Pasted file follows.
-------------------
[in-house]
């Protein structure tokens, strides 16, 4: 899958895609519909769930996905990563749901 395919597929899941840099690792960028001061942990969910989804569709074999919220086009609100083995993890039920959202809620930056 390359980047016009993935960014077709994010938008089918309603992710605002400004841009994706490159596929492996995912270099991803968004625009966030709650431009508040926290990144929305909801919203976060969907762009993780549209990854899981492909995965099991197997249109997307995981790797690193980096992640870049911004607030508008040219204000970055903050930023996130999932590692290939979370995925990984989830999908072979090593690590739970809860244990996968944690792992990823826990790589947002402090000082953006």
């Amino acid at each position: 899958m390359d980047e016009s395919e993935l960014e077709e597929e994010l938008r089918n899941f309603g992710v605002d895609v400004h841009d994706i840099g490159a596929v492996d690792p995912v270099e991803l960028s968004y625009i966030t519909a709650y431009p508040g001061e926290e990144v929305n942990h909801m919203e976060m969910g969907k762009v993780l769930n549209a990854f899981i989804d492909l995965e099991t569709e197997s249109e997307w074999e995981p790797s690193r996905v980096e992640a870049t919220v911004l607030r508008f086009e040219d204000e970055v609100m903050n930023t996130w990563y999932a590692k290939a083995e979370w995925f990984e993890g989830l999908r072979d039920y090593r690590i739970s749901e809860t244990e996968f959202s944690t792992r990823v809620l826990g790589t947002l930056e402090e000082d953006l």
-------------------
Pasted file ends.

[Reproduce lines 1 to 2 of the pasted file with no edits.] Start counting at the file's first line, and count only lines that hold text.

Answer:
[in-house]
């Protein structure tokens, strides 16, 4: 899958895609519909769930996905990563749901 395919597929899941840099690792960028001061942990969910989804569709074999919220086009609100083995993890039920959202809620930056 390359980047016009993935960014077709994010938008089918309603992710605002400004841009994706490159596929492996995912270099991803968004625009966030709650431009508040926290990144929305909801919203976060969907762009993780549209990854899981492909995965099991197997249109997307995981790797690193980096992640870049911004607030508008040219204000970055903050930023996130999932590692290939979370995925990984989830999908072979090593690590739970809860244990996968944690792992990823826990790589947002402090000082953006």